AM: I think the idea had been within me for some time and other musical interests such as contemporary jazz and improvised music had become more prominent in my focus. The album is ultimately a concept album expressing the range of my musical loves. It presents the fragments that I wanted to take on a journey towards musical and personal integration. Essentially parts of me that haven’t yet worked out how to come together in an organic way. And I wasn’t going to force them to do so – I knew it would happen when it was ready.
LJN: You have some live gigs planned – how has playing live taken project further?
AM: The live gigs are key to the integration process and here, I really did spend a long time thinking about who I wanted to be involved, both in the septet and the trio. Extraordinarily, the musicians on my fantasy wishlist all agreed to be part of this. In the septet, ALULA, our first outing really showed what can happen to music with that level of improvising power in a band. The band features Asaf Sirkis (drums), George Crowley (t.saxophone), Jasper Hoiby or Olie Brice (bass), Shirley Smart (cello), Nikos Ziarkis (oud) and Sam Leak (piano). We’ll be recording our next performance at Vortex on 6 April and hopefully releasing it. I think the evolution of the music will be very evident.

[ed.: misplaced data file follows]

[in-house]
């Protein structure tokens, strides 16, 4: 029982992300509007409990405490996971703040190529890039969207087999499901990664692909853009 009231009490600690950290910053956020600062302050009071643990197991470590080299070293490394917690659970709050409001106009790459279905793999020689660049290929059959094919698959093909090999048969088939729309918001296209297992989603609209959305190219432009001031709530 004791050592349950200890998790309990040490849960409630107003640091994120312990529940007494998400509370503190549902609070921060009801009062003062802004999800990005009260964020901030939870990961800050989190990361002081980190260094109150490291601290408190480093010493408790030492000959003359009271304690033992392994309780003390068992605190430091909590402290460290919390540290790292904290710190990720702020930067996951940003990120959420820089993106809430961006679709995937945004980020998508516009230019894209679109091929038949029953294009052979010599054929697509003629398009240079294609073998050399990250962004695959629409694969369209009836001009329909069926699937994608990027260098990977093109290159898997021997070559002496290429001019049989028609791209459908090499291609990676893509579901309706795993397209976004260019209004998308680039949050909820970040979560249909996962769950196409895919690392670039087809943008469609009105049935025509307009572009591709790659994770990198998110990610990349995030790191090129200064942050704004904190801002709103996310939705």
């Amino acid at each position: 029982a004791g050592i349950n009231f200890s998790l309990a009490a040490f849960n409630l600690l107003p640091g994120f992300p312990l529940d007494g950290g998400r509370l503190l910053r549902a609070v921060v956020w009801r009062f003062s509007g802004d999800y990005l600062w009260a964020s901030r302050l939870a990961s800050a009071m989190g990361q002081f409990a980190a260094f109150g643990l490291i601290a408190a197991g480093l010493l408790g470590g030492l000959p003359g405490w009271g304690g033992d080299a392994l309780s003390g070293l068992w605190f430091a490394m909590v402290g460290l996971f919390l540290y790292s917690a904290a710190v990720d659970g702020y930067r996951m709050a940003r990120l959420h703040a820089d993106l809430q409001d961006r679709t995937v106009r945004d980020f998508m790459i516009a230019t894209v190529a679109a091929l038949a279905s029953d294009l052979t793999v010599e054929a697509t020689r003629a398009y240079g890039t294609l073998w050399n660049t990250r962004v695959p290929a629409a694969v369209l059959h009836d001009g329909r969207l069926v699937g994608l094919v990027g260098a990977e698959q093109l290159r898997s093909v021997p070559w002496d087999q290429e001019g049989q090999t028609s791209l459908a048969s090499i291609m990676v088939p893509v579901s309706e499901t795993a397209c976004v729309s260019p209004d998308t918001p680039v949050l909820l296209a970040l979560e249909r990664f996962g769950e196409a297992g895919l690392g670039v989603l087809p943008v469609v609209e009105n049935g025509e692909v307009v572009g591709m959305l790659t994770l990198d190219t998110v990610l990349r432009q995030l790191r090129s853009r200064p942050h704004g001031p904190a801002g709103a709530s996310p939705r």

LJN: You are coming up to the first anniversary of your house concerts – what have they brought to you / the musicians / audiences?
AM: The house concerts have enriched my life in so many ways. I remember the very first, which was Rick Simpson’s first solo piano performance. It felt so intimate, resonant and emotional, like we were being let into a musician’s secrets. Since then, I’ve hosted some fantastic musicians and yes, met some key individuals in my musical life. I’ve also met musicians who have become close friends. They’ve helped develop my understanding of what audiences want, who does the right things to bring them to their performances and who doesn’t and what the differences are between those artists. I’ve learned more about my own musical preferences and aesthetic and my ears have developed immeasurably in the past year. I’ve been very privileged to have the space and I hope the impact has been a positive one for the London scene.